We are continuing this week with records that a bought only to discover a different record inside. I know. Perhaps I should do a better job of checking these out before I buy.  Well when they are only a buck, I just roll the dice. It is not worth my time to insect every album.  Well, I got this for a dollar.  I am not an overly huge Conway Twitty fan but felt that it would be a good addition to the site and I could learn more about his catalog.

What I got when I got home was a record by country singer/songwriter, and novelist Tom T. Hall.  Hall wrote such country songs such as “Harper Valley PTA” and “Hello Vietnam”.  Hall, born in Olive Hill, Kentucky in 1936 has written 11 #1 songs as well as another 26 that made the Top Ten. Known as “The Storyteller”, Hall is still kicking it today.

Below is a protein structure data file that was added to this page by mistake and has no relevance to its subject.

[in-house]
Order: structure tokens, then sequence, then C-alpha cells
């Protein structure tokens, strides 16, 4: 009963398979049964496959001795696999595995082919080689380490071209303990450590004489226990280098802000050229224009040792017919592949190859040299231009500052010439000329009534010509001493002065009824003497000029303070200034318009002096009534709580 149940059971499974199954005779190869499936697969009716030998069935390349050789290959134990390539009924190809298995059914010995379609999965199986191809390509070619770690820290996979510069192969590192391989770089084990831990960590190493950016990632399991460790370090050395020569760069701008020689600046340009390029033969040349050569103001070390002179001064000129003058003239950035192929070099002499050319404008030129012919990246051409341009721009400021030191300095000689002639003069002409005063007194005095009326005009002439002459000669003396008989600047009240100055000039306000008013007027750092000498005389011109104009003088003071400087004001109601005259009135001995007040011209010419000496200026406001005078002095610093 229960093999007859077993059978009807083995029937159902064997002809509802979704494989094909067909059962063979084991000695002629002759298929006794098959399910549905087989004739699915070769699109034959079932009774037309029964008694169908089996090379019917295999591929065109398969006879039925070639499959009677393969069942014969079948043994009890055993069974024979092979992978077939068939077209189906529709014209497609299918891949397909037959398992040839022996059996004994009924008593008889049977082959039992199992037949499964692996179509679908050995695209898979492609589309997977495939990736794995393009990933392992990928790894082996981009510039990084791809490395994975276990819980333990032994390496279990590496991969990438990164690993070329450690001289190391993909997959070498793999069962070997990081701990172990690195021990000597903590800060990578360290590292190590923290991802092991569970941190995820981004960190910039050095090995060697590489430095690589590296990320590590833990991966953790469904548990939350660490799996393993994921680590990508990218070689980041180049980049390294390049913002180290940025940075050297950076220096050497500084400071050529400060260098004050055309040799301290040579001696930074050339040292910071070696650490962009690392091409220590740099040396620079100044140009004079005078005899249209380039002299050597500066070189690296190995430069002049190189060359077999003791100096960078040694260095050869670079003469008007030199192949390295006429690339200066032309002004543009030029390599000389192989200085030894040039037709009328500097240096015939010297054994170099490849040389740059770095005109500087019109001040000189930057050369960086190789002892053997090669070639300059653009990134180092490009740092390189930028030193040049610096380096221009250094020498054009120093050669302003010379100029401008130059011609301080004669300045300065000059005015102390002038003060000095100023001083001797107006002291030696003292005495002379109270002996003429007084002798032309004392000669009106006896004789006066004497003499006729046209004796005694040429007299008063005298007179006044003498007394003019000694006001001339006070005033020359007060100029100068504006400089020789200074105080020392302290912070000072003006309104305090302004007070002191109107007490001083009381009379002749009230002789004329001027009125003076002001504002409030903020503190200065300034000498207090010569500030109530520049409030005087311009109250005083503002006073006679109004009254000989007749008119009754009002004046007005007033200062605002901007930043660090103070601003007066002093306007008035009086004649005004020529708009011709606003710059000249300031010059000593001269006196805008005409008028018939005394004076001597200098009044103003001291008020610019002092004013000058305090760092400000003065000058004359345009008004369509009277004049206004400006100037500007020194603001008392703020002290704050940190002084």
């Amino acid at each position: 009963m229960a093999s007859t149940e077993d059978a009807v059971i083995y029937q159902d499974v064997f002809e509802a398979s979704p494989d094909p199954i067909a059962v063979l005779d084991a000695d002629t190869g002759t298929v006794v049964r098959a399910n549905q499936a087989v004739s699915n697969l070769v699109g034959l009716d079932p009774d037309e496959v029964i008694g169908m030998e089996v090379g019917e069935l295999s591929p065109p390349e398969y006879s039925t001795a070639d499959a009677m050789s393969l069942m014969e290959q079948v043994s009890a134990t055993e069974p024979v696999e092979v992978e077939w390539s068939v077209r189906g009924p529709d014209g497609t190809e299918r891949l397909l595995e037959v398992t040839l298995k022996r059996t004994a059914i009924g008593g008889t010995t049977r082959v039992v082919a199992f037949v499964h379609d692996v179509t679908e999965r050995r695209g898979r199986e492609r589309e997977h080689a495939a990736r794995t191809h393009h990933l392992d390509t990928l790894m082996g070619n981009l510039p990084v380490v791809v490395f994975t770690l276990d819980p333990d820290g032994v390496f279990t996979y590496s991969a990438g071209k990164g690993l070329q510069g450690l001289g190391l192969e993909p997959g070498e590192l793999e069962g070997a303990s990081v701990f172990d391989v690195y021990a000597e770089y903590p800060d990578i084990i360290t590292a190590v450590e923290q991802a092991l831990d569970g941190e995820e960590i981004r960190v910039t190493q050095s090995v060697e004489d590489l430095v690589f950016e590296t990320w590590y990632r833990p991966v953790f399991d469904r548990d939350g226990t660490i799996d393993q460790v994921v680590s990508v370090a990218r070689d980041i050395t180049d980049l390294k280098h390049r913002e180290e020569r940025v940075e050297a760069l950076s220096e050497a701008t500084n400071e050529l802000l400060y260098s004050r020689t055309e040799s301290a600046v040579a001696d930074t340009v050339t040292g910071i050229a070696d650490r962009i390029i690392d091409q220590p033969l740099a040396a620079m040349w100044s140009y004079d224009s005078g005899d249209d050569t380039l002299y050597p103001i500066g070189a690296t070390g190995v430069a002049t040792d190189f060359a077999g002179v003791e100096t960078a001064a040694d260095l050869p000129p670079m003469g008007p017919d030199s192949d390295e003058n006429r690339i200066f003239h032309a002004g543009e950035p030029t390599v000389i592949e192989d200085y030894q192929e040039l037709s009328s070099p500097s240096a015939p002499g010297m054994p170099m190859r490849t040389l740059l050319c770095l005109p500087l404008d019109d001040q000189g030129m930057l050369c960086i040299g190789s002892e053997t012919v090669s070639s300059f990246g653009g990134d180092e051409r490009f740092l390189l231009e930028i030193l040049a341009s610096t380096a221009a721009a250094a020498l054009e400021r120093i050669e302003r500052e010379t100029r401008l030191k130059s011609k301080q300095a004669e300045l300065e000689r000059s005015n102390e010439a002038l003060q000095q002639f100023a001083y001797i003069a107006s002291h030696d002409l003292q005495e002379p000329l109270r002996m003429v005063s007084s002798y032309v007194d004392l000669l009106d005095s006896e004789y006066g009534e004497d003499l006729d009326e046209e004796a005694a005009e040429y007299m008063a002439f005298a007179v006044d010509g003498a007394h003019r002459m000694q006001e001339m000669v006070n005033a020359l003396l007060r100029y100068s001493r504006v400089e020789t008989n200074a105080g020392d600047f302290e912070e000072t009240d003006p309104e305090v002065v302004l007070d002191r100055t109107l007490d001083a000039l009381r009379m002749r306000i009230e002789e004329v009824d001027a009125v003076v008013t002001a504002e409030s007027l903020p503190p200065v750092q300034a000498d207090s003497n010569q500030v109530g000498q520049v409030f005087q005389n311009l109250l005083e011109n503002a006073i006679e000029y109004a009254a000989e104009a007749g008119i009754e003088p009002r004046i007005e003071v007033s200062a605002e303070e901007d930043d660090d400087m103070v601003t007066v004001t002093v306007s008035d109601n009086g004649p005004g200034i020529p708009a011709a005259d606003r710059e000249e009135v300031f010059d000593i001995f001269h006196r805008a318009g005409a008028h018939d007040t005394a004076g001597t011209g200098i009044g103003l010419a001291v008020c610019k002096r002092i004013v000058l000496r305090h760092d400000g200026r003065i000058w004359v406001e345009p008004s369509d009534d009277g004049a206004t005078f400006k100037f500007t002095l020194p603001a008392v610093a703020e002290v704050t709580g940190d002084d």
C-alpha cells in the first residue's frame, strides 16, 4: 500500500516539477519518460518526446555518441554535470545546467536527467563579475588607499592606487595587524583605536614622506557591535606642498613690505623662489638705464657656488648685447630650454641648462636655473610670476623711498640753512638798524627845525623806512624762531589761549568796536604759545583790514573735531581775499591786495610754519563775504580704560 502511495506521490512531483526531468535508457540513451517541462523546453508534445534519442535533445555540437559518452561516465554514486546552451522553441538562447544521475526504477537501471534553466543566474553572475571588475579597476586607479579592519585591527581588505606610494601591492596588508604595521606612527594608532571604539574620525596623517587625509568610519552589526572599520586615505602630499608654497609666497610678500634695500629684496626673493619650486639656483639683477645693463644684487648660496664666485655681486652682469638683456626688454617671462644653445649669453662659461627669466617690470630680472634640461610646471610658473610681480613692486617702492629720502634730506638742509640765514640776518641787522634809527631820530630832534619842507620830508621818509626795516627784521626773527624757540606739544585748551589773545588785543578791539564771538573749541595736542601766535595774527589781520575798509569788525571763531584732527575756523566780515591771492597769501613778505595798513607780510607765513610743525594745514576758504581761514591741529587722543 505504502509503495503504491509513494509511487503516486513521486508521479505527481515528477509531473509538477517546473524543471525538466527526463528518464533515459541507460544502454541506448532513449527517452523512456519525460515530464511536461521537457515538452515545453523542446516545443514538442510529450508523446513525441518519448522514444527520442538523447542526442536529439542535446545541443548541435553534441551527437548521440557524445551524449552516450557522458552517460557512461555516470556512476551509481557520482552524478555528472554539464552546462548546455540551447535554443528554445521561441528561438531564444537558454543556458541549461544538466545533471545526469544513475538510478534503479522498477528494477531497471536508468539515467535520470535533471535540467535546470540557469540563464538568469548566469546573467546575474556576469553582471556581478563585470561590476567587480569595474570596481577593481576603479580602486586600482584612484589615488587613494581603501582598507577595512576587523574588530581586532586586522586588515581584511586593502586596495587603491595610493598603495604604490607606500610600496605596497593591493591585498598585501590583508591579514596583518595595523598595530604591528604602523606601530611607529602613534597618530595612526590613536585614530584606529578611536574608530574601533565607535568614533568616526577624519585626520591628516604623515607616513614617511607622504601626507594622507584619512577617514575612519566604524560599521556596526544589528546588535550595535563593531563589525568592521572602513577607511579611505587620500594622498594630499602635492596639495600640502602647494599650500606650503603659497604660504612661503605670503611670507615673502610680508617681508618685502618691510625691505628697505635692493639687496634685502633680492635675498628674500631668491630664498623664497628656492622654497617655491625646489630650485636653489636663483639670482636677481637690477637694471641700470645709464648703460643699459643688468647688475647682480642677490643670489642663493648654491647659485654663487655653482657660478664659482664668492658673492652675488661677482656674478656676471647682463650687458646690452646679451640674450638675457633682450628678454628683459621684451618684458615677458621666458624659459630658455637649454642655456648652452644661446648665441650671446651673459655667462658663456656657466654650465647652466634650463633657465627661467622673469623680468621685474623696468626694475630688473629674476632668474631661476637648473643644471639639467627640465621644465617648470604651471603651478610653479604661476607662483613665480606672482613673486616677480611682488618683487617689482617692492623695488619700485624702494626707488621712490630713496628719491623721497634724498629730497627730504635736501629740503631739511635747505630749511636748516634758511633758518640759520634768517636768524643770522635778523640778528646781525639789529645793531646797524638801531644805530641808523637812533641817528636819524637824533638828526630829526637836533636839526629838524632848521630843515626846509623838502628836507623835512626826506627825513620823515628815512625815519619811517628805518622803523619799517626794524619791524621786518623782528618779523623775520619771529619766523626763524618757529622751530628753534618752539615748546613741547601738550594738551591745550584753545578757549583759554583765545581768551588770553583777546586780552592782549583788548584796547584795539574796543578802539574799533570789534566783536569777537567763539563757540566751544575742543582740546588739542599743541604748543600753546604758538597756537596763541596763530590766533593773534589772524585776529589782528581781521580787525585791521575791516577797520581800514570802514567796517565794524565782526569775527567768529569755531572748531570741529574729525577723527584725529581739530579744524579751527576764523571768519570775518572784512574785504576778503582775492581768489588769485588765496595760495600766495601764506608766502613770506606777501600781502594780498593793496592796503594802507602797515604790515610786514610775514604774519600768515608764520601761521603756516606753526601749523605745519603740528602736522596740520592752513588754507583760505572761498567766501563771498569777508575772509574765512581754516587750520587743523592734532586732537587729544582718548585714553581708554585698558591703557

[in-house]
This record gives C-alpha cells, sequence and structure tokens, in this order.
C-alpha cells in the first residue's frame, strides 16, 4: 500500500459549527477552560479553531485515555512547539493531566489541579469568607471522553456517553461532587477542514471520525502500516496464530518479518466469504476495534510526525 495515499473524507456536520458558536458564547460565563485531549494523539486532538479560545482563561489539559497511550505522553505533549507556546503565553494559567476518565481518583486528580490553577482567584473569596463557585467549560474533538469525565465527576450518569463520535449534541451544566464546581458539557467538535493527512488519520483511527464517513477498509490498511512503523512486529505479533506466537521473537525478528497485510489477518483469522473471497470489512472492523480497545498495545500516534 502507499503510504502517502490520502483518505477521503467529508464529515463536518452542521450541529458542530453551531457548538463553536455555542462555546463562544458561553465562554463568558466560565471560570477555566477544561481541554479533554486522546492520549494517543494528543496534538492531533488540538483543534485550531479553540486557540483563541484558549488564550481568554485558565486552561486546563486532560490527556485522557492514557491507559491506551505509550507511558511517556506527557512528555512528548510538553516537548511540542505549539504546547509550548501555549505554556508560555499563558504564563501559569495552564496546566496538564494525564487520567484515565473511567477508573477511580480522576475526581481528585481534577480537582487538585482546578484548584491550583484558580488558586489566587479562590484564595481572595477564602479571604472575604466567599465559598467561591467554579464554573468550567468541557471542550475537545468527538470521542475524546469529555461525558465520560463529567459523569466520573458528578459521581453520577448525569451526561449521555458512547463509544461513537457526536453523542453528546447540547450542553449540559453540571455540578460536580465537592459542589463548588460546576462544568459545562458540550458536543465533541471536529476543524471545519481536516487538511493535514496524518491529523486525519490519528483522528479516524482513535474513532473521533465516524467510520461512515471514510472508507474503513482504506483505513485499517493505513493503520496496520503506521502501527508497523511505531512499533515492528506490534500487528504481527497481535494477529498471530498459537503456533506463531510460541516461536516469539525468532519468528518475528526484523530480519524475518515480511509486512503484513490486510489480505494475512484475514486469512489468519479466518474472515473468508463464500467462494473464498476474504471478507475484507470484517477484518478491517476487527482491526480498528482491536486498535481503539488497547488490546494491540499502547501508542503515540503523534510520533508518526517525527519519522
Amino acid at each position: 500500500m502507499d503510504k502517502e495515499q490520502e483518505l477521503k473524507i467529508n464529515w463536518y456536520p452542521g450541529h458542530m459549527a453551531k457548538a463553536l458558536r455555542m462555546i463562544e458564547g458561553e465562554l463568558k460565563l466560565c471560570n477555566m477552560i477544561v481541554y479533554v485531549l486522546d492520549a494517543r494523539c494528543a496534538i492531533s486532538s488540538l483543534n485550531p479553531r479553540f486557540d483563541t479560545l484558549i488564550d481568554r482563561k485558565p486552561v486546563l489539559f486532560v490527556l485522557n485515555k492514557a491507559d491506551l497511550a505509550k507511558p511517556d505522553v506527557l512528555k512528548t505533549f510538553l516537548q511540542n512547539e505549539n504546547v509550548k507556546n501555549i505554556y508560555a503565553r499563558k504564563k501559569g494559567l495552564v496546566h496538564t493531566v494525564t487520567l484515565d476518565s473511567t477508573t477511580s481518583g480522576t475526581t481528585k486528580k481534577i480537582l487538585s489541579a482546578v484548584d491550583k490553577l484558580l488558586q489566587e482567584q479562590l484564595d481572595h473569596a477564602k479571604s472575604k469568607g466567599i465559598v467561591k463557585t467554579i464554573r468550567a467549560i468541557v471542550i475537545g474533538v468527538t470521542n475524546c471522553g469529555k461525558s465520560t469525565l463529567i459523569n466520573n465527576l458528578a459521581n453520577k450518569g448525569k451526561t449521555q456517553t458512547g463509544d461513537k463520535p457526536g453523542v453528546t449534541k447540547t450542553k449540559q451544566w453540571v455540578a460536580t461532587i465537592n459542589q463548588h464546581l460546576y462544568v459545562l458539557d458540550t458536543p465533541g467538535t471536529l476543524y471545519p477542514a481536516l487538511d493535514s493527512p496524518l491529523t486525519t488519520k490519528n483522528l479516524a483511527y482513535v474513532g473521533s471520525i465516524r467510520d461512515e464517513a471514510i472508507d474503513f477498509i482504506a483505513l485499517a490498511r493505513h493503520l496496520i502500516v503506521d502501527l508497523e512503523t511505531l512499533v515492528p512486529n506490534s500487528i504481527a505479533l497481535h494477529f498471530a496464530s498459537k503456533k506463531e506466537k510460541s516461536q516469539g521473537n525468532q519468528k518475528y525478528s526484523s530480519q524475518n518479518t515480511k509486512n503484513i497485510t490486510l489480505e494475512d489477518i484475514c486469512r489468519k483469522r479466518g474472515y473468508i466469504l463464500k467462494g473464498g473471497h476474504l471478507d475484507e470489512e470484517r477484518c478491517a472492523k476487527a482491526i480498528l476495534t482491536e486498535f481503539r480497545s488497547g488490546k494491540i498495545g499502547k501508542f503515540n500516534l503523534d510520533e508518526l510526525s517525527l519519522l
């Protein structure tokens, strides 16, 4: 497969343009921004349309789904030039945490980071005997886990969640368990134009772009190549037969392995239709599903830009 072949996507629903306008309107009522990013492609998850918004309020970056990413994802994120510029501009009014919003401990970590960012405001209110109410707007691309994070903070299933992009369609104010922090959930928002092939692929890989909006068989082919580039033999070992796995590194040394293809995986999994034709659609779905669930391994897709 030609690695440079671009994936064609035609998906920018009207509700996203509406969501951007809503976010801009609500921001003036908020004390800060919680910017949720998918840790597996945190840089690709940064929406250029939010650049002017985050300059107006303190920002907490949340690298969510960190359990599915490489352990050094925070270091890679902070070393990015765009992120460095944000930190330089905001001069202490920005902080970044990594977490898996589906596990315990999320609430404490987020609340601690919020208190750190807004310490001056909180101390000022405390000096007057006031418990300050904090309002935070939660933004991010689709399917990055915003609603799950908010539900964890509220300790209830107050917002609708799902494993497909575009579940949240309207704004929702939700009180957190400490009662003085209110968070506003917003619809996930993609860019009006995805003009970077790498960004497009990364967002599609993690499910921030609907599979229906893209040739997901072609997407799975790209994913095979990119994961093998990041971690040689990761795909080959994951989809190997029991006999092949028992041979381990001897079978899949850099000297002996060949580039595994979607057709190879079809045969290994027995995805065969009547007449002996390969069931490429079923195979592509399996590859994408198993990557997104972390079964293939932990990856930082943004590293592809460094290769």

This record, New Train Same Rider, was Hall’s 16th if I can count right.  Released in 1978 in RCA, it is actually a pretty good album.  I liked it.  Perhaps I liked it more than I would the Twitty album.  It features songs written by Hall such as “Come Back To Nashville”, “No One Feels My Hurt” and “Mabel, You Have Been A Friend To Me” as well as tunes written by others such as “Whiskey”, and “Dark Hollow”.  Pretty straight forward 70’s country.  In all, a pretty good album.

 

However, there was this one song that I felt was quite hokey. Released as a single that went #13 in the US and #5 in Canada, “May The Force Be With You” no doubt is a novelty gimmick designed to take advantage of the massive success of Star Wars.  This song is like a train wreck.  It is ugly but I can not dare to look away.  So here it is as a sample.  I would like to say that there are much better songs on this album, but this is the one that stuck.

 

Overall, despite this number, this is a really good album and as stated before, I believe I made out better with this than the original purchase. Satisfactory.

Original Cast Recording- Side By Side by Sondhiem